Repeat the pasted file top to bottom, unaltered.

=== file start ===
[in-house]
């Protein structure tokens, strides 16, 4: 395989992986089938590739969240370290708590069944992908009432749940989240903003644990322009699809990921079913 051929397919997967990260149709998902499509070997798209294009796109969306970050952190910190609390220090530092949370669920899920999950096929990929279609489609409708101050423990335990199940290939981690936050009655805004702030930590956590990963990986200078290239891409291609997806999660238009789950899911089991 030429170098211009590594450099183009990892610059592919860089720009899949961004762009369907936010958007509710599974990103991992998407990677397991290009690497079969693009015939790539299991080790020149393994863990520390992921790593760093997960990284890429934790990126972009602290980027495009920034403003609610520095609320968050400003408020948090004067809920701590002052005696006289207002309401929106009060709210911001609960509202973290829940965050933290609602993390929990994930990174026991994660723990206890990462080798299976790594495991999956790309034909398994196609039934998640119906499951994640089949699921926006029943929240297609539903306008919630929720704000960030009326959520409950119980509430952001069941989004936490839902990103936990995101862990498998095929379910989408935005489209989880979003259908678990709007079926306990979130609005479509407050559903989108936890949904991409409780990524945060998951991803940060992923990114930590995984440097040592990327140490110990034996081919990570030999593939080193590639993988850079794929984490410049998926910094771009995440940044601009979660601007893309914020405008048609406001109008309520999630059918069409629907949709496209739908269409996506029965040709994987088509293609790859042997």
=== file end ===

[in-house]
């Protein structure tokens, strides 16, 4: 395989992986089938590739969240370290708590069944992908009432749940989240903003644990322009699809990921079913 051929397919997967990260149709998902499509070997798209294009796109969306970050952190910190609390220090530092949370669920899920999950096929990929279609489609409708101050423990335990199940290939981690936050009655805004702030930590956590990963990986200078290239891409291609997806999660238009789950899911089991 030429170098211009590594450099183009990892610059592919860089720009899949961004762009369907936010958007509710599974990103991992998407990677397991290009690497079969693009015939790539299991080790020149393994863990520390992921790593760093997960990284890429934790990126972009602290980027495009920034403003609610520095609320968050400003408020948090004067809920701590002052005696006289207002309401929106009060709210911001609960509202973290829940965050933290609602993390929990994930990174026991994660723990206890990462080798299976790594495991999956790309034909398994196609039934998640119906499951994640089949699921926006029943929240297609539903306008919630929720704000960030009326959520409950119980509430952001069941989004936490839902990103936990995101862990498998095929379910989408935005489209989880979003259908678990709007079926306990979130609005479509407050559903989108936890949904991409409780990524945060998951991803940060992923990114930590995984440097040592990327140490110990034996081919990570030999593939080193590639993988850079794929984490410049998926910094771009995440940044601009979660601007893309914020405008048609406001109008309520999630059918069409629907949709496209739908269409996506029965040709994987088509293609790859042997």